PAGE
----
With a couple of exceptions, I did two paintings per sheet, 1/2 page each. On the back of each painting, I made notes regarding the qualities of the paper and anything I wanted to remember about the painting itself.
Once I finished testing all the papers, I folded them in half and bound them into two journals, one for the watercolors and one for the other types of paper. I decided to add the covers as well because of the information they contained. Plus it made the journals funky!
I won't post all the notes, because I wasn't being careful with my handwriting--more trying to get the information down while it was fresh. I usually do take notes like this, if I'm going to review something, just not on the drawing/paintings itself.
But to show you what I mean, here's an example of the type of notes I made:
I decided that rather than throw all of these drawing/paintings at you all at once, I'd make this a weekly thing, so I'll be posting the two pieces I did on one sheet, one each Wednesday. I'll write up a mini-review of the paper. Nothing extensive, but enough to give you some idea of the qualities of the paper.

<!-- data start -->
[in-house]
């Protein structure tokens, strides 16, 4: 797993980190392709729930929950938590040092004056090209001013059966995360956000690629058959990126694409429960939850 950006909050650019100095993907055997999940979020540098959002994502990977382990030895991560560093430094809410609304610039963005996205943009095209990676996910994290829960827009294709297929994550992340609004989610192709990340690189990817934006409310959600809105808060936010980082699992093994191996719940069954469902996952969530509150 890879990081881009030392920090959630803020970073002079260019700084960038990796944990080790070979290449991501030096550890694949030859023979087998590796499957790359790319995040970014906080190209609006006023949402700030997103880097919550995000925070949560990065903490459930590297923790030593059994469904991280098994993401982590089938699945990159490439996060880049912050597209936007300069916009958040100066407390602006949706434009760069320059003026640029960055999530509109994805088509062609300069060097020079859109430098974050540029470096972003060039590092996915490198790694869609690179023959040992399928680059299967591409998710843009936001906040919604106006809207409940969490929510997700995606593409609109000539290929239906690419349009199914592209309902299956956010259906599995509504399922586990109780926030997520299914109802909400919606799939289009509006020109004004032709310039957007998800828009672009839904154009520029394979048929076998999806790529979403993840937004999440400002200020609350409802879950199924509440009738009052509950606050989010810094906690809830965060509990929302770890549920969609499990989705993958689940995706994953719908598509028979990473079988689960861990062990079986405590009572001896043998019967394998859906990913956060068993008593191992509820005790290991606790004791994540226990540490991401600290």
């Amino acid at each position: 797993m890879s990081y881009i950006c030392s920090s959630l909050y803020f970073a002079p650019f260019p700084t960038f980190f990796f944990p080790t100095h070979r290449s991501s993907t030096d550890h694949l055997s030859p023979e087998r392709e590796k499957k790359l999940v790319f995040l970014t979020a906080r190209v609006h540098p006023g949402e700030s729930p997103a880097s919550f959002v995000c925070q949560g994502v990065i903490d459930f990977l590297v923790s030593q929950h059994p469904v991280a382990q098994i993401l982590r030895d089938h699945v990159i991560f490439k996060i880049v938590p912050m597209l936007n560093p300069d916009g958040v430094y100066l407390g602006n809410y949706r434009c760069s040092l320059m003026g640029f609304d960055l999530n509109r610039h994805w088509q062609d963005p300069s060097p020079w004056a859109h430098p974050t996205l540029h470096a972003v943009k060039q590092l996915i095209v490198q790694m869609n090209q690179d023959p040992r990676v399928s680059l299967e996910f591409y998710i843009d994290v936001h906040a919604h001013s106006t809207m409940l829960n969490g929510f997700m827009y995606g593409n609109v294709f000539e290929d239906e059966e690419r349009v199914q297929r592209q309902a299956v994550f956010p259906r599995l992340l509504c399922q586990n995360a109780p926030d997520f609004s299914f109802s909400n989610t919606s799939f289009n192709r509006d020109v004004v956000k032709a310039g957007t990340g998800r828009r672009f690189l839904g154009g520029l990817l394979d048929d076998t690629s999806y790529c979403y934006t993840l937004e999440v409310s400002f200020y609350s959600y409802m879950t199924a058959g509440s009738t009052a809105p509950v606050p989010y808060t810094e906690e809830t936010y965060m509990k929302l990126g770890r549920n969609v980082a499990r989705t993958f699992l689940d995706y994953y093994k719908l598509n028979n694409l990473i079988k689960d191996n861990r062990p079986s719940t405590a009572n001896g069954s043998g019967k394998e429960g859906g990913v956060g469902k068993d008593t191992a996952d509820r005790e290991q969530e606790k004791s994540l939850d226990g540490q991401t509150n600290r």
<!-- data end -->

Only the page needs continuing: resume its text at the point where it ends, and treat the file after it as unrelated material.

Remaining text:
Schut Terschelling AquarelBloc Classic 200 G/M2 (95 lbs) Cold-Pressed
Acid free, white watercolour paper, made of 100% wood free cellulose. Student-grade. For those who like a harder finish. The paint moves well, and lifts well for misty effects or correcting mistakes. Takes both masking tape and friskit with no problem. It dimples a little with heavy washes, and a few remain along the edges even after weighted down. The paper takes some scrubbing, but if you lift very much, it becomes difficult to paint over. This happened to me with the pears. I used Gellyroll pens to fill in the areas I could no longer paint on, and was pleased with the result.
Although student-grade, I liked watercolor paper. I like a hard-surface and I liked the texture and finish. This would be a great paper for beginners, intermediate artists and professionals who want a cheaper paper for practice.